Guinea Pigs are one of the cutest animals that humans have domesticated. They are tiny in size, yet so full of energy. They are always so active and playful. As a Guinea Pigs owner, you may already have an idea about how emotional Guinea Pigs are. They get attached to things around them very quickly. But, have you wondered how intelligent a Guinea Pig is!
You are probably thinking right now is what Guinea Pigs does every day is, sleep, eat, poop, and repeat.Their daily works might not have shown any hues of intelligence. So, are Guinea Pigs smart, really? Well, the answer is yes, Guinea Pigs are smart compared to many other animals. They have an excellent memory and a pretty good learning ability. As a pet owner, knowing your pet’s abilities and potentials will help you understand your pet better and make it convenient for you to control them.
How Intelligent Guinea Pigs Are
Since Guinea Pigs have a wildlife root, they have excellent spatial orientation, good memory, and navigational abilities as survival skills. If trained, Guinea Pigs can show many signs of intelligence. Here is some evidence of Guinea Pig’s smartness.
Guinea Pigs have a good memory:
If you notice your piggie closely, you’ll observe some attributes that give the clue of a good memory. For instance-
❏ Guinea Pigs can retrace their paths. If you free your pocket pet out of its cage and take it to another room, he can retrace his place back. Also, if you ever lose them outdoors, they can retrace their way back to you on their own. They are familiar with their previously used paths and smells.
❏ Guinea Pigs can recognize faces, voices, and tones. If your Guinea is fond of you, then you might have noticed that your pet responds differently to your calling then any stranger. It is because they can recognize their owner and his voice.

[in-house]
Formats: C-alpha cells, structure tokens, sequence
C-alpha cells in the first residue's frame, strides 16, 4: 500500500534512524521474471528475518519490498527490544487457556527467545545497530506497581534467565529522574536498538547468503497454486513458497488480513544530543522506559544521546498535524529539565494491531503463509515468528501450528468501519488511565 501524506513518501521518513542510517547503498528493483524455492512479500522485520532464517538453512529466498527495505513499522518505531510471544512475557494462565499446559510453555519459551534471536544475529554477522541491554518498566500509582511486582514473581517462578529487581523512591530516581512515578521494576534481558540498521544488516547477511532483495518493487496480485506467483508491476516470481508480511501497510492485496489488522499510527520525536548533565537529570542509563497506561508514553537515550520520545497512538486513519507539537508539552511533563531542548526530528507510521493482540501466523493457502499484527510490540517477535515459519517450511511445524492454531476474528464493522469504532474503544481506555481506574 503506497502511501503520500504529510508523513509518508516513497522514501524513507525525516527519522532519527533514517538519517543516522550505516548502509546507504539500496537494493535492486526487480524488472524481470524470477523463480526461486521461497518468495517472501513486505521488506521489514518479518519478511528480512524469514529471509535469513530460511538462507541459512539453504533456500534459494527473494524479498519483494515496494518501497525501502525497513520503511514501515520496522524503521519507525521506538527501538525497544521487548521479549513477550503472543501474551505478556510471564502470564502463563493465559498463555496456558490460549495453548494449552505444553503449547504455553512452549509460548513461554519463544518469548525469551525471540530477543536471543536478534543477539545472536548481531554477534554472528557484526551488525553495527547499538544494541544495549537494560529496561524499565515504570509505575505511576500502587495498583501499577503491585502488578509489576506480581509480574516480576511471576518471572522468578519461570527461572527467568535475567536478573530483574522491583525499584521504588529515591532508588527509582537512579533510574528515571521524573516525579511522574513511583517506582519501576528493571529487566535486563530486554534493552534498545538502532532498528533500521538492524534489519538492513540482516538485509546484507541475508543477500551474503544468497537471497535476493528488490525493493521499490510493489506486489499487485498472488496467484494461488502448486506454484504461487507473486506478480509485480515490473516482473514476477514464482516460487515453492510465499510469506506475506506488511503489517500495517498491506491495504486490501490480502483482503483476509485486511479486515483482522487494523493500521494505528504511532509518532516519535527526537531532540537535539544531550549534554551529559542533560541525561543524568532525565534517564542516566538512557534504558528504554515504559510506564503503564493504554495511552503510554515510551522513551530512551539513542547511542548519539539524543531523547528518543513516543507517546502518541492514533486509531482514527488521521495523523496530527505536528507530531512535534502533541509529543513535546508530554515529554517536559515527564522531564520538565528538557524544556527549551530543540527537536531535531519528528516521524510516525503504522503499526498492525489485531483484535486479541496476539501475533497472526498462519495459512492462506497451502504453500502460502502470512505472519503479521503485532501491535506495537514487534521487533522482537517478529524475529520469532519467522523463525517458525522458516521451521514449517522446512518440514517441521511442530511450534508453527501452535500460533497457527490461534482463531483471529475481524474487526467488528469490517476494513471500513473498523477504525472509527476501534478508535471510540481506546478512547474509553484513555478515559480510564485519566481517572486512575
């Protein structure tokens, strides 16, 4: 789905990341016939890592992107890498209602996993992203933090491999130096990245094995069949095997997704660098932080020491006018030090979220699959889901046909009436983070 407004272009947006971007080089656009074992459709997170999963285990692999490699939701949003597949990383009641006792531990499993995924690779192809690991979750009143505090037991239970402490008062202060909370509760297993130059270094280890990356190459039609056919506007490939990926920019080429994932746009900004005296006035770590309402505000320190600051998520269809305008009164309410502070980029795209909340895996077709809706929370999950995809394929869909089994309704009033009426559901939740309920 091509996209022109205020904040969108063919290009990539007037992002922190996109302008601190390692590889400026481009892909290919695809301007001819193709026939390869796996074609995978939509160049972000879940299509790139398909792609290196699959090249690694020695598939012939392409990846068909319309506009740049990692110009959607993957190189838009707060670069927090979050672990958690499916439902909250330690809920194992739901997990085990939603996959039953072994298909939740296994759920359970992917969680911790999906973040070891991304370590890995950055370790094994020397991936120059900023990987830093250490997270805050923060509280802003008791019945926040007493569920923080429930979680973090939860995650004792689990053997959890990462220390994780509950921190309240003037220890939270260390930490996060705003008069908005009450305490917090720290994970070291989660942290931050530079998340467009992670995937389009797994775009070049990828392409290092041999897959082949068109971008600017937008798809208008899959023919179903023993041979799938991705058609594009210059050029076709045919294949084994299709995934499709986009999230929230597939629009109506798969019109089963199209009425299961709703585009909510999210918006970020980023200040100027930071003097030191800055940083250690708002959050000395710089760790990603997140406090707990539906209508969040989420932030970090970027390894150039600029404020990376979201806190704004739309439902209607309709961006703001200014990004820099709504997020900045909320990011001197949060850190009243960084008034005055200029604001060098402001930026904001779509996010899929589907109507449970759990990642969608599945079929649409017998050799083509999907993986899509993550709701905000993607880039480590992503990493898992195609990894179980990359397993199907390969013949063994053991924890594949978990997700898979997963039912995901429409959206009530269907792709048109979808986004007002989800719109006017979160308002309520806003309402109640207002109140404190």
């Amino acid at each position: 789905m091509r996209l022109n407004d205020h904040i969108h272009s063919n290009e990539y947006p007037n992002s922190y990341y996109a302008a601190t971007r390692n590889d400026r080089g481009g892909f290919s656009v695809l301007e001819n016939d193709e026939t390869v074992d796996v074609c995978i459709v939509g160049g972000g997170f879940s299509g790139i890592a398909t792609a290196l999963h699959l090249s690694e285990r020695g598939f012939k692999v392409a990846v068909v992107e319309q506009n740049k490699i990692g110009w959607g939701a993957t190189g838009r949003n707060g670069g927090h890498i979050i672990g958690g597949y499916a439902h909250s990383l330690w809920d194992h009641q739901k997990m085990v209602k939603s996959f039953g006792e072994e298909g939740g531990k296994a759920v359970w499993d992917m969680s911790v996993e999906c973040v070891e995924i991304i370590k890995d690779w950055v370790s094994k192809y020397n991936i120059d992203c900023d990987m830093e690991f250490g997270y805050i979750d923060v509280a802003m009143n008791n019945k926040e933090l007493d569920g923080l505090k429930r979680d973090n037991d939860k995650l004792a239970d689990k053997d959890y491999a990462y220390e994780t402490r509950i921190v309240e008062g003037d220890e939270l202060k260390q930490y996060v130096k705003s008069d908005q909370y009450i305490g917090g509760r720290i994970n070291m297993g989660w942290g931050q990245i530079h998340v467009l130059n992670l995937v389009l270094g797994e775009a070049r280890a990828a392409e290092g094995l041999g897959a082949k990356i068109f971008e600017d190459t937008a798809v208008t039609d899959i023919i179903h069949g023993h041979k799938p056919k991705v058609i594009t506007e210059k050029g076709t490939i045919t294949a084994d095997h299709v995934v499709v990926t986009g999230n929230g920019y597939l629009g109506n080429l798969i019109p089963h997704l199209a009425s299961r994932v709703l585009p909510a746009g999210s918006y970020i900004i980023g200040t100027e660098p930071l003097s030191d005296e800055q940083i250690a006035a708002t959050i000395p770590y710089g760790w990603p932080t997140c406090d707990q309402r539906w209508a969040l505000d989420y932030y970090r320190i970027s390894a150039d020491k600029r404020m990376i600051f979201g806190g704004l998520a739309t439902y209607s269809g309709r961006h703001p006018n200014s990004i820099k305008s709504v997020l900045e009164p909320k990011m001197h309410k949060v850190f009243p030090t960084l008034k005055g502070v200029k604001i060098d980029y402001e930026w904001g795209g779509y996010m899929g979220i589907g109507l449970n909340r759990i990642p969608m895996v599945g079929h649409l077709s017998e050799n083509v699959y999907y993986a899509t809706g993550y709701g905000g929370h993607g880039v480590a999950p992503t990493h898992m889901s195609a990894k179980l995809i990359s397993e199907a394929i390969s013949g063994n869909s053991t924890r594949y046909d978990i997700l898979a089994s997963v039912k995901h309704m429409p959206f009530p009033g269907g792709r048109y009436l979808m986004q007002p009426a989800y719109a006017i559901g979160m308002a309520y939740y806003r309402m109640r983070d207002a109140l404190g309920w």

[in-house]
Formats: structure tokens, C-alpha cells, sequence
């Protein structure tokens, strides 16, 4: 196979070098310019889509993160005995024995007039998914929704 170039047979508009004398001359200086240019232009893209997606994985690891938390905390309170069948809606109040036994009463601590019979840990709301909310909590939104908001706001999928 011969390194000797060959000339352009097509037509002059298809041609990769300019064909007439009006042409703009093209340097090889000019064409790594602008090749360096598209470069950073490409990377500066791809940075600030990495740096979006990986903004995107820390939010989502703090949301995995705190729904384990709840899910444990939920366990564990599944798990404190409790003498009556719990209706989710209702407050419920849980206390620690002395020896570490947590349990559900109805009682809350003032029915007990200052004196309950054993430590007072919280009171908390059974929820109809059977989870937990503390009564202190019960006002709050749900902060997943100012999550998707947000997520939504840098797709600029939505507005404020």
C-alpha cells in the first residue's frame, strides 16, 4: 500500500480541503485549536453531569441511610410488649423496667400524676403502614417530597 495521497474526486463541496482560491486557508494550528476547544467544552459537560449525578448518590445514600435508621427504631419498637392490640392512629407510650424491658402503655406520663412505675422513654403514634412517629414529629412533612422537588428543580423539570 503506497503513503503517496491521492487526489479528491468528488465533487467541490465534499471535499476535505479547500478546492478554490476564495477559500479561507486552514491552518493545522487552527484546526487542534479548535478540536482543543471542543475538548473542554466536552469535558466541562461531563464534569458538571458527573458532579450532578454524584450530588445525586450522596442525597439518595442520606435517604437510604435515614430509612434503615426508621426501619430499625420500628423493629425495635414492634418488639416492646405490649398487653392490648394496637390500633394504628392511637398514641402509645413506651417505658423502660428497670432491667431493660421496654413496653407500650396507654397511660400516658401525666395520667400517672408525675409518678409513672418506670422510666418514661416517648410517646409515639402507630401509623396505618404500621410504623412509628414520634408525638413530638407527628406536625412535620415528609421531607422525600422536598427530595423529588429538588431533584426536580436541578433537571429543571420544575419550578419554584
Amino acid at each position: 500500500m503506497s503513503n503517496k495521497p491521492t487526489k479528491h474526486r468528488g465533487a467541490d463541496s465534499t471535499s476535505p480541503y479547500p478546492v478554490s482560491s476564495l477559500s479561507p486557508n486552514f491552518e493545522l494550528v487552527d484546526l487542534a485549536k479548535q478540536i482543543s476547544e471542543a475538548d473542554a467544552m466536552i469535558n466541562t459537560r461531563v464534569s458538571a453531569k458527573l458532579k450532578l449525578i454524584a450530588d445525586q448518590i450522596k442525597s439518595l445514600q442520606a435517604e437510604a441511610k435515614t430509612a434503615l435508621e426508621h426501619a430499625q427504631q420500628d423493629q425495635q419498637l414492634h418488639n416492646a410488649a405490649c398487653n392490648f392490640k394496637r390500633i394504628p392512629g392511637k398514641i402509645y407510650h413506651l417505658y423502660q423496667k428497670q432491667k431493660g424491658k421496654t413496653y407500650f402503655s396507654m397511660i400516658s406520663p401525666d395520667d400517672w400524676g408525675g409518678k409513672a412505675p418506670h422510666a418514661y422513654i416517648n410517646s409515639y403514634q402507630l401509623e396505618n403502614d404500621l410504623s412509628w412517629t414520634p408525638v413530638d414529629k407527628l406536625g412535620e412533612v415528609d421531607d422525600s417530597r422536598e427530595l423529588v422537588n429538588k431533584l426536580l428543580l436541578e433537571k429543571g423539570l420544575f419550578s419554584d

❏ Guinea Pigs can remember their name and do respond when they are called.
❏ If you teach any trick to your Guinea Pig, they don’t easily forget those tricks and behave as per
Guinea Pigs can sense their owner’s mood:
Surprisingly enough, Guinea Pigs can feel whether their owner is having a good day or bad! It is observed by many that when a Guinea Pig owner is upset or in a bad mood, their pet also becomes timid and less demanding. They bother their owners less those days. On the other hand, if they observe that their owner is having a good day, they show many tantrums and demand more attention. Sounds damn cute, no?
Guinea Pigs know what to eat:
Guinea Pigs are not much into foul foods. They barely eat foods that are not good for their health; neither they gnaw something dangerous. They can also differentiate between freshwater and stale water. So, you see, they are smart enough to be health-conscious.
Guinea Pigs are good in adaptability:
Guinea Pigs can adapt things that are not natural to them if appropriately trained. For instance, Guinea Pigs or Cavies are nocturnal animals and have a specific sleeping schedule. If you want to change their nature schedule, you can condition their sleeping habits
using some incentives. Thus, you’ll see they can quickly adapt to new conditions and situations which they couldn’t if they were not smart creatures.
Now that you know your furry, cuddly, pocket pet is not just an innocent and adorable creature but also a quite brilliant one, what you need to do next is train him to do some tricks. For example- by luring with a food, you can train your Cavy to stand up, come to you, leap through loops or find its way out to a maze. Training your piggies in this manner will make your smart Guinea Pigs even smarter.
Domestic Guinea Pigs less smart than wildlife ancestors?
Humans have domesticated guinea Pigs since 1600 BC. Domestication has brought about changes in morphology, physiology, and behavior. So, you can have this idea that domestic Guinea Pigs have become dull than their wildlife ancestors. In fact, you’ll be surprised that domestication has resulted in a 13% reduction in Guinea Pig’s brain size.
However, though there is a reduction in brain size, it does not mean their brain operation has limited. Studies have shown that domesticate Guinea Pigs have outperformed their wild relatives in many given situations that require thinking and brain operation. Because of adaptation to the human-made environment, domestic Guinea Pigs have better learning ability than wild Cavies. So, it can be concluded as GuineaPigs are not at all dumber than wildlife Guinea Pigs.
Reaching to this dead-end of the article, hopefully, you now know are Guinea Pigs smart or not. They are brilliant, indeed. It’s their smartness that fits them both in wildlife and domestic environments. This combination of a tiny fluffy body, friendly nature, and a smart brain makes these creatures a package overloaded with cuteness.